• International Workplace
  • 25 March 2008

Employers complacent about corporate manslaughter law

Employers are unaware of the impact of new health and safety legislation which could see them heavily fined and shunned by customers and suppliers if found guilty of killing people by their actions.

A survey of UK business managers conducted by Workplace Law Group reveals that three quarters (73%) of firms do not know what health and safety cover their insurance provides, and that half (46%) have made staff aware of their health and safety policies but are actually failing to ensure that policies are being implemented in the workplace.

After an eleven year gestation period, the Corporate Manslaughter and Corporate Homicide Act 2007 – one of the most important pieces of health and safety legislation for over 30 years – comes into force on 6 April 2008. The Act has wide-ranging implications for all employers – large or small, public or private – and could lead to corporations being heavily fined if their gross negligence leads to someone’s death.

No large organisation has ever been convicted of manslaughter under the existing regime, but commentators predict that fines under the new Act could reach millions of pounds, breaking the current record fine for a health and safety offence of £15m.

Workplace Law Group surveyed over 300 employers across the UK to find out how well prepared businesses are for the new legislation, and what the key areas of concern are.

  • 70.5% of employers are most concerned about publicity orders, believing these to have the biggest impact on a business. Publicity orders will mean employers found guilty of corporate manslaughter will have to publicise the fact that they are ‘corporate killers’, with the inevitable negative publicity that will follow.
  • 16% believe fines to be the biggest worry, as they are uncapped, and can be based on a company’s annual turnover. However, 70% say they have in place proper systems and procedures so that even if they do have an accident they will not be fined.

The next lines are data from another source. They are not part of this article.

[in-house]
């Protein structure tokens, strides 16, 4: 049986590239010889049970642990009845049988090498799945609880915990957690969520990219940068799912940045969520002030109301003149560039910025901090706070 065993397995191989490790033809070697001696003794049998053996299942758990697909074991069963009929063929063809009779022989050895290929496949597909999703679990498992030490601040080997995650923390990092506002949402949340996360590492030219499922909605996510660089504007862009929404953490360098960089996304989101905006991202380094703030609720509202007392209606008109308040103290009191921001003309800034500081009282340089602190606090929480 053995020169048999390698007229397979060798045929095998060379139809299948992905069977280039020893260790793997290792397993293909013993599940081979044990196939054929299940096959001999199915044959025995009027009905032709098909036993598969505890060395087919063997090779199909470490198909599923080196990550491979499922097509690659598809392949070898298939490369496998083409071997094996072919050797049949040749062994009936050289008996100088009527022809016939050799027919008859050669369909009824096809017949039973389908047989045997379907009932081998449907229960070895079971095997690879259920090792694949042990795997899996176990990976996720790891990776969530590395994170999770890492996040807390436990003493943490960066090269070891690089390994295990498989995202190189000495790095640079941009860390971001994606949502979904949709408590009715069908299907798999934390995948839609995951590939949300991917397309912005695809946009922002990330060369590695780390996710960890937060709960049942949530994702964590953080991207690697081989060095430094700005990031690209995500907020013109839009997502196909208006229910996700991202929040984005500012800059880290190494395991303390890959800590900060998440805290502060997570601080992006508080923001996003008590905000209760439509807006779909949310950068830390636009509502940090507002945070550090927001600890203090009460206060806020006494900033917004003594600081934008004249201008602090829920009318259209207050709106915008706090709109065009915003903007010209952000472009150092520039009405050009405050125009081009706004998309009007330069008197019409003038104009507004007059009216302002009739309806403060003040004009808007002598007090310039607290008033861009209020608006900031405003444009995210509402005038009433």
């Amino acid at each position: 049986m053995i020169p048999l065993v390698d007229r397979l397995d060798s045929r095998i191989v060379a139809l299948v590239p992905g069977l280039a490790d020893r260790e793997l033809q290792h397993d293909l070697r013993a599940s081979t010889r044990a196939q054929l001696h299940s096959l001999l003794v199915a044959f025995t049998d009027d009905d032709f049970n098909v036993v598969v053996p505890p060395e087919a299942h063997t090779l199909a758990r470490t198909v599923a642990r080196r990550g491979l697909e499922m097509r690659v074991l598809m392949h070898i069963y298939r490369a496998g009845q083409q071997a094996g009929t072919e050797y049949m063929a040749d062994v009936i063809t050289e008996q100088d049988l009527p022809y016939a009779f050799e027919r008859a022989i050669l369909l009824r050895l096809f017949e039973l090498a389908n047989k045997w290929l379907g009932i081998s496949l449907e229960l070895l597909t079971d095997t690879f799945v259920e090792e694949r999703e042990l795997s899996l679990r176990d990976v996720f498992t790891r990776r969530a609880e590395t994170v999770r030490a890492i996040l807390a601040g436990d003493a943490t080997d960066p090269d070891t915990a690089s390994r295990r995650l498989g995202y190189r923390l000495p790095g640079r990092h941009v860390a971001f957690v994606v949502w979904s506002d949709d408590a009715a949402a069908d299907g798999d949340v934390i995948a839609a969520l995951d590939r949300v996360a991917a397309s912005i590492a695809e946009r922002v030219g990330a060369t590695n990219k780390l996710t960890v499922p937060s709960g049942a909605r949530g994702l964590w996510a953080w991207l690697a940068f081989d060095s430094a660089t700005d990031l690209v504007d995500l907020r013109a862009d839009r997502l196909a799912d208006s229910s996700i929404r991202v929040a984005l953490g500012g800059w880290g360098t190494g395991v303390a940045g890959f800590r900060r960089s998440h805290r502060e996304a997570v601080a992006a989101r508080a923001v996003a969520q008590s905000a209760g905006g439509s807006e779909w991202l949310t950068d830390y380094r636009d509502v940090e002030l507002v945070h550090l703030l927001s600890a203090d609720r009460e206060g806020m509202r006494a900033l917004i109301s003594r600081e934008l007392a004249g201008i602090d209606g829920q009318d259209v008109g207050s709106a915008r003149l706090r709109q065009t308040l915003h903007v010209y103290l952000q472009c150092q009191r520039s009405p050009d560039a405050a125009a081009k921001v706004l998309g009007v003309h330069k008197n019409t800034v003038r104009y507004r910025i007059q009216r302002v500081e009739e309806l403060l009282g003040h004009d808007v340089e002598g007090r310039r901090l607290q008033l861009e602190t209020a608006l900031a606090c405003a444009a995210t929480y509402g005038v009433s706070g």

• When considering insurance, people appear to be unsure as to whether they are covered. 7% don’t want to pay insurance cover for costs they will never encounter, and 13% have not looked into their existing policy to see if they will be covered. 53% say they are going to check their existing employers’ liability policy to see if it extends to corporate manslaughter – but with the legislation coming into effect in under three weeks, time is running out.
  • Driving appears to be an area where employers are putting measures in place to cover themselves. 55% have policies in place that make it a disciplinary offence for employees to have their mobile phones switched on whilst driving. And an encouraging 84% make their drivers undergo comprehensive driver training.
  • Only 9% of employers surveyed have a health and safety director on their board, with the majority content for senior managers to delegate responsibility where needed. 46% have made staff aware of health and safety policies but do not actively make sure they are adhered to, and 6% admit that directors and senior managers have been known not to follow health and safety procedures themselves.

David Sharp, Managing Director of Workplace Law Group, says:

“While corporate killing legislation has been on the cards since 1997, what we are seeing come into force next month bears little resemblance to the original proposals. The danger for employers is that, because it has been debated, chopped and changed so publicly, everyone thinks they know what the new law involves. These survey findings prove this is clearly not the case: there’s going to be a sting in the tail for any organisation that isn’t properly prepared.”

In all, it would appear that employers are aware of the legislation, but not necessarily of the intricacies of the Act. It appears that people are unclear exactly who is covered – i.e. not just employees but visitors, members of the public, and children – and how far employers’ responsibilities extend. 

To test how prepared you are for the implementation of the new Act, click here now »

corporate manslaughter Workplace Law Group has published new guidance on the Corporate Manslaughter and Corporate Homicide Act 2007, to help managers and directors get to grips with this key piece of legislation.  

The Corporate Manslaughter and Corporate Homicide Act: Special Report is available as an electronic download for £99 including VAT or in printed hard copy format.

To order copies tel. 0871 777 8881 or buy online here »